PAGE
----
Save Now, Pay Later? The Effects of Adjunct Instructors on Performance-Based Funding

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Austin Peay State University
This study examined the connection of faculty status and impacts on student success metrics and performance-based funding outcomes. While the topics of adjunct faculty and performance-based funding are well documented in the available literature, there does not seem to be a study that connects the two issues to determine if faculty status impacts performance-based funding outcomes. The literature does show that the under support of adjunct instructors across higher education institutions may contribute to diminished student success outcomes, which are significant components of performance-based funding. This study utilized institutional data for the 22 public, degree-granting higher education institutions in the state of Tennessee, a state that has had performance-based funding in place since 1979 and utilized an aggressive model during the years of this study. The study utilized three separate analyses of covariance (ANCOVAs) to determine if there was a statistically significant difference in retention rates, graduation rates, and points earned through the performance-based funding formula at 2- and 4-year higher education institutions in Tennessee based on the percentage of adjunct instructors. Institutional data were collected for the 2010-2011 through 2018-2019 academic years, and averages of each variable were used for the tests. The results of the tests revealed that there were no statistically significant differences in any of the population means. However, faculty status was a significant covariant (p = .239) for graduation rates, suggesting that approximately 24% of the variation in graduation rates may be attributed to faculty status.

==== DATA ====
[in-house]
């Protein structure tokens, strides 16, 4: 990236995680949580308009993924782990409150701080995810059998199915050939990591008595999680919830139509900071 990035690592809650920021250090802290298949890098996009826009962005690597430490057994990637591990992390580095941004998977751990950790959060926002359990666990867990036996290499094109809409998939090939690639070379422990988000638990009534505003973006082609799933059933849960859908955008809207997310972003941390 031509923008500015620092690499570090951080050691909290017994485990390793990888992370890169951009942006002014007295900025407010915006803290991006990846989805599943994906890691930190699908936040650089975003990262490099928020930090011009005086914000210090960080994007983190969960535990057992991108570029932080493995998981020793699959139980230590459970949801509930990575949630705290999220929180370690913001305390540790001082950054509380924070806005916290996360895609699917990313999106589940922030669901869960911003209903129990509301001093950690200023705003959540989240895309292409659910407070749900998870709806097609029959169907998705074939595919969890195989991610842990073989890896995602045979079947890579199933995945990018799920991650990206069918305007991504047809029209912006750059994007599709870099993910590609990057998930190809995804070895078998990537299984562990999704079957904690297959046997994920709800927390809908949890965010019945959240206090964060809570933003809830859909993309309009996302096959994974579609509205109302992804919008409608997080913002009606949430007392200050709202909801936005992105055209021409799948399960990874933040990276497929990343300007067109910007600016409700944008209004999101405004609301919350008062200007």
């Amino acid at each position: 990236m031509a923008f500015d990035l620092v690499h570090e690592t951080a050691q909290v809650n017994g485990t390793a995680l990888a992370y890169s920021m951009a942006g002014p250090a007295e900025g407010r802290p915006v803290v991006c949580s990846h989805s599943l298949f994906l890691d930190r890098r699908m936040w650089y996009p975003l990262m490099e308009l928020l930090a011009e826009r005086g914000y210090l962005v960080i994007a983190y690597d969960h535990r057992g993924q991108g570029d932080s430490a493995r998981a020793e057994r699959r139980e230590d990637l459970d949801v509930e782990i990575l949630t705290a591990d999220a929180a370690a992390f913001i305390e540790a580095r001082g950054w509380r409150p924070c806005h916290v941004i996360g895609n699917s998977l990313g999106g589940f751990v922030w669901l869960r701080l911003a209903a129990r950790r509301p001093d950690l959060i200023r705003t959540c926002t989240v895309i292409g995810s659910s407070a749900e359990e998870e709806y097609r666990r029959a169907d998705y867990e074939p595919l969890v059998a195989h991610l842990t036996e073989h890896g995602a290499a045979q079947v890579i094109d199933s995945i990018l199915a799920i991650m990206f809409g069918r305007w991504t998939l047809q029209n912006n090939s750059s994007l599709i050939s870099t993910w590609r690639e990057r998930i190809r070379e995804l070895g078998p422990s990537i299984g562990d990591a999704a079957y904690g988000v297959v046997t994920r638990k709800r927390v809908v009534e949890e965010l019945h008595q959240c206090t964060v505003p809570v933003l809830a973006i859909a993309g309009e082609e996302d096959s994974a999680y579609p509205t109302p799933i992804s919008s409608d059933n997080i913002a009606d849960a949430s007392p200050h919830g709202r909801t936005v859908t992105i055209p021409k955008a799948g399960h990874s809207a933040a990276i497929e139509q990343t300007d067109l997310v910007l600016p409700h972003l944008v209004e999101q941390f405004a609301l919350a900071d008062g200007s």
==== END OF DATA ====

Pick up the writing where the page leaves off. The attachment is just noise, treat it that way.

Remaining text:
College teachers, Part-time, Universities and colleges -- Finance, Academic achievement